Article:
For its time, compared to contemporary American television shows, Dead Pigeon on Beethoven Street could be considered to push the boundaries of what could be shown in relation to sexual content. Today it all seems very tame, and wouldn’t raise a ripple – the odd flash of breast, implied lesbianism, and a plot about pornographic images used for blackmail, all just grist for the mill. But to put it in its context, West Germany, while always having a seedy underbelly, had until the late 1960s been quite vigorous in its censorship of sexual material. However in 1970, the Schulmädchen-Report films, and others of their ilk flooded the German market. These films, while purporting to be ‘educational’ films, were light hearted sexual romps which unwittingly allowed West Germany to move, if not ahead, then at least to catch up with some of the more liberally minded nations. Oh, if only Dead Pigeon had a Gert Wilden musical score!
By the 1970s and ’80s, the autonomy that Fuller had as a film-maker had eroded. Big corporations owned the studios and had final say over the product they produced. Dead Pigeon was made just after Shark, which was allegedly a very troubled production with a large amount of studio interference. In fact most of the Fuller’s films from this period have legendary – almost passing into mythical status – director’s cut prints which have yet to see the light of day, while the studio prints are the ones in circulation. With all the studio interference it is not so surprising then that Fuller should agree to make a tele-film in Germany. The opportunity to work relatively autonomously again must have been a big lure. But of course, working on a German television production is very different from working on a Hollywood feature – most noticeably in the size of their budgets. This is quite evident of Dead Pigeon because it appears to be done on the cheap. Some of the acting and fights scenes are poor, and this may simply boil down to, there wasn’t enough money for additional takes.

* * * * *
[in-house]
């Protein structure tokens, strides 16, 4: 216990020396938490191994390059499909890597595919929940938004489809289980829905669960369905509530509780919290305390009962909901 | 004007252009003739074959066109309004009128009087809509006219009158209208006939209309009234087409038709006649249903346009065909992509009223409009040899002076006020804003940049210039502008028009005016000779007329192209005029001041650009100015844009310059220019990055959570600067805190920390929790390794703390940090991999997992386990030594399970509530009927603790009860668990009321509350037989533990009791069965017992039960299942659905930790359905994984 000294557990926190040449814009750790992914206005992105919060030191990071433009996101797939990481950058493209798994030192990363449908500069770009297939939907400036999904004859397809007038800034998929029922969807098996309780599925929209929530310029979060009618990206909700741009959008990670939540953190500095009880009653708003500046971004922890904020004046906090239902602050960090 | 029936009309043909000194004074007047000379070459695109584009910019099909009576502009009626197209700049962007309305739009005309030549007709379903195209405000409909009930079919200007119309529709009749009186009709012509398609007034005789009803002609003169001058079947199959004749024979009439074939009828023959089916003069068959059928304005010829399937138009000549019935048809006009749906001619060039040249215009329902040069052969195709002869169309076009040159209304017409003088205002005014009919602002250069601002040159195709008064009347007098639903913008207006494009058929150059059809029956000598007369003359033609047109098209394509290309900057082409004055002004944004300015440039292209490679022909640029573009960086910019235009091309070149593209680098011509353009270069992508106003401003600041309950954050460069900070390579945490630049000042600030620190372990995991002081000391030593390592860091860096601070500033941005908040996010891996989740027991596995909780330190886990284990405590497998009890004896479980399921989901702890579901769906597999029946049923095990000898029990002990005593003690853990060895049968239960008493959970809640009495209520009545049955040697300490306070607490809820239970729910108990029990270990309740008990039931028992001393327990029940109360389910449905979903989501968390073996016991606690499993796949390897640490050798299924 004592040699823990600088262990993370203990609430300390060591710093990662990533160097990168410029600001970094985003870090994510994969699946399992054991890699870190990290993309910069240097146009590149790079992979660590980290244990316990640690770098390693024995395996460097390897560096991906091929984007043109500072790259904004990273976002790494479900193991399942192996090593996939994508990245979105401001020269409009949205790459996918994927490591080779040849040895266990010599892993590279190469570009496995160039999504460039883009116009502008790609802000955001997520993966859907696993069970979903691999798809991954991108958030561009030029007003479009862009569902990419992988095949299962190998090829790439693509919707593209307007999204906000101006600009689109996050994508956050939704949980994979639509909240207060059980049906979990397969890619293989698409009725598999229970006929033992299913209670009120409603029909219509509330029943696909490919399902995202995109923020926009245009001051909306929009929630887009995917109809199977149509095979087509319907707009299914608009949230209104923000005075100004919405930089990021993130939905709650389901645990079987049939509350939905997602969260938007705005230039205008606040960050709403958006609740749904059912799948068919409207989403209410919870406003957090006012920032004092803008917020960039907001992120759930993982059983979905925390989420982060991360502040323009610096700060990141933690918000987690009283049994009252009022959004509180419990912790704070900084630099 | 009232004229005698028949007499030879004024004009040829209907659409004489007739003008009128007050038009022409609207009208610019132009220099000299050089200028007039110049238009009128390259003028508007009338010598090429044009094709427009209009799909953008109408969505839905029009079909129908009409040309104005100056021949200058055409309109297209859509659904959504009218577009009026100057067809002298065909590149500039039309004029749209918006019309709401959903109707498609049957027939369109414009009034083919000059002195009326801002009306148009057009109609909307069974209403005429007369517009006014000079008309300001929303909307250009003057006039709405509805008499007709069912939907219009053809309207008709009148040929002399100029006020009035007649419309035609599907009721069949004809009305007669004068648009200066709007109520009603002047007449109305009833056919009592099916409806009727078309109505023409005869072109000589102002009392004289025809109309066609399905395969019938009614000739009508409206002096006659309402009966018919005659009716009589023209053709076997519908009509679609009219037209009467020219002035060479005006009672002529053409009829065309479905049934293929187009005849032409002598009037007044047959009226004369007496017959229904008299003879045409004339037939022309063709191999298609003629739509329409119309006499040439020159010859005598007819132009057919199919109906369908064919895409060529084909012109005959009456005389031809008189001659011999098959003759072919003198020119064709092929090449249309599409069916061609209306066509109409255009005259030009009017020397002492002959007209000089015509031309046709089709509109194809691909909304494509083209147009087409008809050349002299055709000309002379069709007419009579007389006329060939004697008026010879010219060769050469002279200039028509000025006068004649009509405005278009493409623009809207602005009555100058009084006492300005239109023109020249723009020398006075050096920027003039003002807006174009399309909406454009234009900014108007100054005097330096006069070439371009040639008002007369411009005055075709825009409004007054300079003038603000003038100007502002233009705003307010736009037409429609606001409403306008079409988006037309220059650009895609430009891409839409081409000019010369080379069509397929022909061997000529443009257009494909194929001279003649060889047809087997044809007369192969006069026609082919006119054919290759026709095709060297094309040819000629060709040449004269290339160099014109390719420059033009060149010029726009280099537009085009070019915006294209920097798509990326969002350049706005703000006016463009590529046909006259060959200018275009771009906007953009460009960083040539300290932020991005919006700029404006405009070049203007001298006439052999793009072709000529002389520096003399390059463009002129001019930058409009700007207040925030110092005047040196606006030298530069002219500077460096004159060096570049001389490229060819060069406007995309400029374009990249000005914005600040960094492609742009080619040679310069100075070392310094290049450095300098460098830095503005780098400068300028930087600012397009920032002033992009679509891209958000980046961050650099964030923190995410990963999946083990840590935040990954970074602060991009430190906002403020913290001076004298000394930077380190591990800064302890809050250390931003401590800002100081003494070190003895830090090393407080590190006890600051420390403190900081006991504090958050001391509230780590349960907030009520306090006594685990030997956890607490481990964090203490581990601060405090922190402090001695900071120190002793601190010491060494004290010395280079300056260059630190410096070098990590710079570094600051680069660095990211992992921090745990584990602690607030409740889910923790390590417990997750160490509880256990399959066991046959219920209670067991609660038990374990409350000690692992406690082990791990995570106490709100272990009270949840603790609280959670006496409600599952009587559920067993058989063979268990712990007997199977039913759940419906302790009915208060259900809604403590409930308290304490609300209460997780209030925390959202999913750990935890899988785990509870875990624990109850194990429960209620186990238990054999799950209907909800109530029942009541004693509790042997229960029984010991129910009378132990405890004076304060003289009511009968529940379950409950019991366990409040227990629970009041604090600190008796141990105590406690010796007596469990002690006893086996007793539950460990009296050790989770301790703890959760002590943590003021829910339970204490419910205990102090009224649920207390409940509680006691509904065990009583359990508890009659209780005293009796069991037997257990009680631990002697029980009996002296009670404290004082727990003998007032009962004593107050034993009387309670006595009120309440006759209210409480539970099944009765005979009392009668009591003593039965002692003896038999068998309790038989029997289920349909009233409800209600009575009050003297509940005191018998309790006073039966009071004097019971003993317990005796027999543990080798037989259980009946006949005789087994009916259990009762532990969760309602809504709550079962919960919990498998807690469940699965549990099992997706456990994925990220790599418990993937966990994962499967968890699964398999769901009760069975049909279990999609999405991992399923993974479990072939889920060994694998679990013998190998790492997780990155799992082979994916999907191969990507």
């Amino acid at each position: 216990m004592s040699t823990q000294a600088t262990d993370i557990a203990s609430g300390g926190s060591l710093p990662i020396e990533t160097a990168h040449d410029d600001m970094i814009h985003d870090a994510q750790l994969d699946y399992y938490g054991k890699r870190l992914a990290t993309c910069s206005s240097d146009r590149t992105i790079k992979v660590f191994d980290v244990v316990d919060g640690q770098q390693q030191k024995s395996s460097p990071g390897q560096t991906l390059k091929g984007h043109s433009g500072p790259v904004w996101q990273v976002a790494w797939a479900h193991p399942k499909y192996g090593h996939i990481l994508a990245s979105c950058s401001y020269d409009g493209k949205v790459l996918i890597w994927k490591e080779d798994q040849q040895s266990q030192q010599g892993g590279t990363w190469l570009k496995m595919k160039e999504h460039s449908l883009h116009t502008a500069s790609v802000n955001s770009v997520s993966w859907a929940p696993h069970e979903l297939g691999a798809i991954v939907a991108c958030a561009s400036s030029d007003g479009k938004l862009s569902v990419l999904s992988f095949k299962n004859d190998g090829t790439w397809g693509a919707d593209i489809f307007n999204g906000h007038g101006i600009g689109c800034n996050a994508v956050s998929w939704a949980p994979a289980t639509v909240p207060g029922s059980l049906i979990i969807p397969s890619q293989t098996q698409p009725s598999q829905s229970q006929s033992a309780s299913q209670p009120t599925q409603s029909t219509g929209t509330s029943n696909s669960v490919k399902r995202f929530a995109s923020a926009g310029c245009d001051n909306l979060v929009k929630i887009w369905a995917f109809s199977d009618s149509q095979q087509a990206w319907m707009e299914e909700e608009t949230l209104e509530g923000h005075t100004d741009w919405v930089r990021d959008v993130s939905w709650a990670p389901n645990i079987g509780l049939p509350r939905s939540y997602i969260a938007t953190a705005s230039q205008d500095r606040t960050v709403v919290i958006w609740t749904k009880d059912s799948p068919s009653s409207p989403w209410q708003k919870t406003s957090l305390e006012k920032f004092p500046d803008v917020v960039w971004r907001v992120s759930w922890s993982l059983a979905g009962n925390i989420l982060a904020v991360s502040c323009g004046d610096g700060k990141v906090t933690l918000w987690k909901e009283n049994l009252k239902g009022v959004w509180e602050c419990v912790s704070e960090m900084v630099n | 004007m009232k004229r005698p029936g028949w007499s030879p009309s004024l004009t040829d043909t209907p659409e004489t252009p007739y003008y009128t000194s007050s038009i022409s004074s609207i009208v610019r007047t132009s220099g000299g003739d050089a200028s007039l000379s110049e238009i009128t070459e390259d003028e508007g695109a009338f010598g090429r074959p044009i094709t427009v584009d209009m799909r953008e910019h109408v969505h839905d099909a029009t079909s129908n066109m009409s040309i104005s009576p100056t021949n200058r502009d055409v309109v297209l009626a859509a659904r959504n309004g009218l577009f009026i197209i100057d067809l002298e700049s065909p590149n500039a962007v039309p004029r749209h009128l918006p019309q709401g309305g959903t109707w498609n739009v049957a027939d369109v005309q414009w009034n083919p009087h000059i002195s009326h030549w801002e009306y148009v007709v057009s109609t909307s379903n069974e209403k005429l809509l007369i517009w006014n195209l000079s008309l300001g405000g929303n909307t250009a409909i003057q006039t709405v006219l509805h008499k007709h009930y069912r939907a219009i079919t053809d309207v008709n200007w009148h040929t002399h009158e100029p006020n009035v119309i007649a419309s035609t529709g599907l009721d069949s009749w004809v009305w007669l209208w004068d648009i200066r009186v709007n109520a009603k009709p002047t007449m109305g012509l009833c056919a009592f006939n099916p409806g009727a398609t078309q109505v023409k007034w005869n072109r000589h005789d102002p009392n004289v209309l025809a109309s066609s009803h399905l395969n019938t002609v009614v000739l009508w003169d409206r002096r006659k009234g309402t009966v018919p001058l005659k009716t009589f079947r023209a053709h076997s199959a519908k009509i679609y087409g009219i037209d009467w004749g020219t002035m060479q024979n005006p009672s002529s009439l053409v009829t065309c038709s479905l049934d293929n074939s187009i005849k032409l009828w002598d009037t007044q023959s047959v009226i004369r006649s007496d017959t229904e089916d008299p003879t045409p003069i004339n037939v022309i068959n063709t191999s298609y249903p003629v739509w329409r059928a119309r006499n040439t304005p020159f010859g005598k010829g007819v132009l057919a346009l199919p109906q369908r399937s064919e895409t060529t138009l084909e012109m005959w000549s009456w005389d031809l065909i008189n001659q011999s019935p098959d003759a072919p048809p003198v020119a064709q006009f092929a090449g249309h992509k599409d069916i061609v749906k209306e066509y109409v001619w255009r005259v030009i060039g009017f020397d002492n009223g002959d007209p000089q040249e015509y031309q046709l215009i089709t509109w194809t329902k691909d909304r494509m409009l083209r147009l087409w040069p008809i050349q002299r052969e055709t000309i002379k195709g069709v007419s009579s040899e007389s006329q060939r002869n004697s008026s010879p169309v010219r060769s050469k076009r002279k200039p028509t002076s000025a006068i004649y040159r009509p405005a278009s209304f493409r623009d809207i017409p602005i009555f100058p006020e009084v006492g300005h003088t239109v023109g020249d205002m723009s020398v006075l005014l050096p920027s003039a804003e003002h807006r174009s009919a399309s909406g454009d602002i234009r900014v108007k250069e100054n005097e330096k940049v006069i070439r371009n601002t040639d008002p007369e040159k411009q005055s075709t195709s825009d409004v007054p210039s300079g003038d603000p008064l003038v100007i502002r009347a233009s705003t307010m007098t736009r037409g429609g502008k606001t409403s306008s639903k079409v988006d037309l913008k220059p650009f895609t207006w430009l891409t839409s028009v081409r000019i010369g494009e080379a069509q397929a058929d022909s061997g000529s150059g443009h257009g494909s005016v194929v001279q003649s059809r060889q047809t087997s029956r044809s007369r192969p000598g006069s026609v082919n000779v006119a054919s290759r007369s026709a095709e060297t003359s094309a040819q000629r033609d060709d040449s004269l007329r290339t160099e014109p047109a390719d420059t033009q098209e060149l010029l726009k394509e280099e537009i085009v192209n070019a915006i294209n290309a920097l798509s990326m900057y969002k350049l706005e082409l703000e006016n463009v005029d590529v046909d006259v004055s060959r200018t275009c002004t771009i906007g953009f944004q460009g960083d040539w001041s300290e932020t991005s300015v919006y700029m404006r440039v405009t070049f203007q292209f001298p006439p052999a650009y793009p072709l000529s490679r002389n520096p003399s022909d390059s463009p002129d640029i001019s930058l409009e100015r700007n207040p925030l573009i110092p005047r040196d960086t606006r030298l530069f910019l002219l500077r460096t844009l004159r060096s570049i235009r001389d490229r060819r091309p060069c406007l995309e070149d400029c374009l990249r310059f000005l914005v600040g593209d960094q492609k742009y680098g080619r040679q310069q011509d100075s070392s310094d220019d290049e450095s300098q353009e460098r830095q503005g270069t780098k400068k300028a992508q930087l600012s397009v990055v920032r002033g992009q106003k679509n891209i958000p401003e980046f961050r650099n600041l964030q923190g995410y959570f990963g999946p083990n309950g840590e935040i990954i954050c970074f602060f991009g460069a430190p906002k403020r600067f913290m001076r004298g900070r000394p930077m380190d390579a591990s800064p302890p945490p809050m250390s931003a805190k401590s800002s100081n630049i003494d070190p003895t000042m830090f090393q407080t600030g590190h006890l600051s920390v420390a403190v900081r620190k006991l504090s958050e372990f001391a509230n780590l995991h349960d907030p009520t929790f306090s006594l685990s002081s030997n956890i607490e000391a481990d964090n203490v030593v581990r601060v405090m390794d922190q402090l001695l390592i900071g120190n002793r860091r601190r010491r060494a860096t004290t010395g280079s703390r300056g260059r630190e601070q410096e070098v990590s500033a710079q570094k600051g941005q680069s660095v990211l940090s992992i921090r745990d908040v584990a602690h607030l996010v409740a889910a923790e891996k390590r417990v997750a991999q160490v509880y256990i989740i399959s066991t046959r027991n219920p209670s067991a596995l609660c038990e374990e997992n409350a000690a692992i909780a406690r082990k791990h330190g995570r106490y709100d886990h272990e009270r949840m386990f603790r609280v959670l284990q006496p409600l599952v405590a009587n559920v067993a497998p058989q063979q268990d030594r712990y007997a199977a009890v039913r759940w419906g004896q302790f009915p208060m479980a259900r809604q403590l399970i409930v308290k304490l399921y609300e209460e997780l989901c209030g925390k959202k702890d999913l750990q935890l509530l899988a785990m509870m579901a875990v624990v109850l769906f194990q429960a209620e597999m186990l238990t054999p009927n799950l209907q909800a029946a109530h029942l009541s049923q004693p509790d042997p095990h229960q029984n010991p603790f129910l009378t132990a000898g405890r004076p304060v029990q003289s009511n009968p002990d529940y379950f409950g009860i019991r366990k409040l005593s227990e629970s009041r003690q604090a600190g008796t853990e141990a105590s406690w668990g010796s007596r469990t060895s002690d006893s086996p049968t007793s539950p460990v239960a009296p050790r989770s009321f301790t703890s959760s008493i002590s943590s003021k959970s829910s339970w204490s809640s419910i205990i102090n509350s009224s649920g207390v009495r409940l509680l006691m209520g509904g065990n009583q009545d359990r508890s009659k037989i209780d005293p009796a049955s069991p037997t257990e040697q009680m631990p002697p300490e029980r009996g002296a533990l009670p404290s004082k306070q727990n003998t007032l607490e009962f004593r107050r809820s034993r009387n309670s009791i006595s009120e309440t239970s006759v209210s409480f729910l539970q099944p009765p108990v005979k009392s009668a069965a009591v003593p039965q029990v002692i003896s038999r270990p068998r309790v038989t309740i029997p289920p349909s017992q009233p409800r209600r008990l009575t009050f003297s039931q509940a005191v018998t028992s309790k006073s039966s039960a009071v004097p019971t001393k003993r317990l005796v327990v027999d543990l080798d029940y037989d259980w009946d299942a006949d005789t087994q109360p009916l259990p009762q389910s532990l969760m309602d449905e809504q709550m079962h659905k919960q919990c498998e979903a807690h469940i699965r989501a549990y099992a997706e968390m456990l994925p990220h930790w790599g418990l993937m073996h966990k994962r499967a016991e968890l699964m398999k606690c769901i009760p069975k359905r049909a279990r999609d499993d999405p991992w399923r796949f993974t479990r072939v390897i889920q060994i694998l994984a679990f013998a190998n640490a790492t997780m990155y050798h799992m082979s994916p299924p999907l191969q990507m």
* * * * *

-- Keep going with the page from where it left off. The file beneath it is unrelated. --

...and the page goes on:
I may be wrong here, but the promotional artwork and book tie-ins would indicate that Dead Pigeon received a cinematic release in the United States, which is a great disservice to the film. As a film, beyond the German location shooting, this film offers very little that is new – in fact if you were to compare it with Alan J. Pakula’s Klute, which is similar in many ways, then Dead Pigeon, with its thin veneer of mystery, sloppy acting and clunky fight scenes could be considered trash. But that isn’t really fair, because the film was never intended to be held alongside Klute for comparison. If a comparison is required, then maybe look at it alongside an episode of The Streets of San Francisco, and then the strengths of Dead Pigeon become more apparent. The journalistic ‘truth’ that so often filled Fuller’s work comes to the fore.
Earlier I mentioned how Sandy leaped from the roof over a railway platform, attempting to take the killer, Charlie Umlaut, by surprise. Yet his sneak attack backfires. Later he is ambushed in the shower, and while he has the presence of mind to spray hot water in his assailants face, he is still taken captive. This adds up to the fact that out hero is a bit of a whimp, but in reality, that’s what happens. Not everybody is John Wayne and can knock a guy out with one punch. That’s the movies, not real life. Dead Pigeon plays like real life. Sandy may be the nominal hero, but as far as heroes go, he is pretty piss-weak. But that is the strength of Dead Pigeon and the strength of Fuller. Realism. Sure it may be ‘tabloid press’ realism, highlighting the more extreme sides of human nature, but at the end of the day, it is still a movie, and it has to entertain…and generally it does. But having said that, I am easy to please. I expect this film is really only of interest to Fuller completists, or those interested in Tatort and German television. Others may find it pretty limp.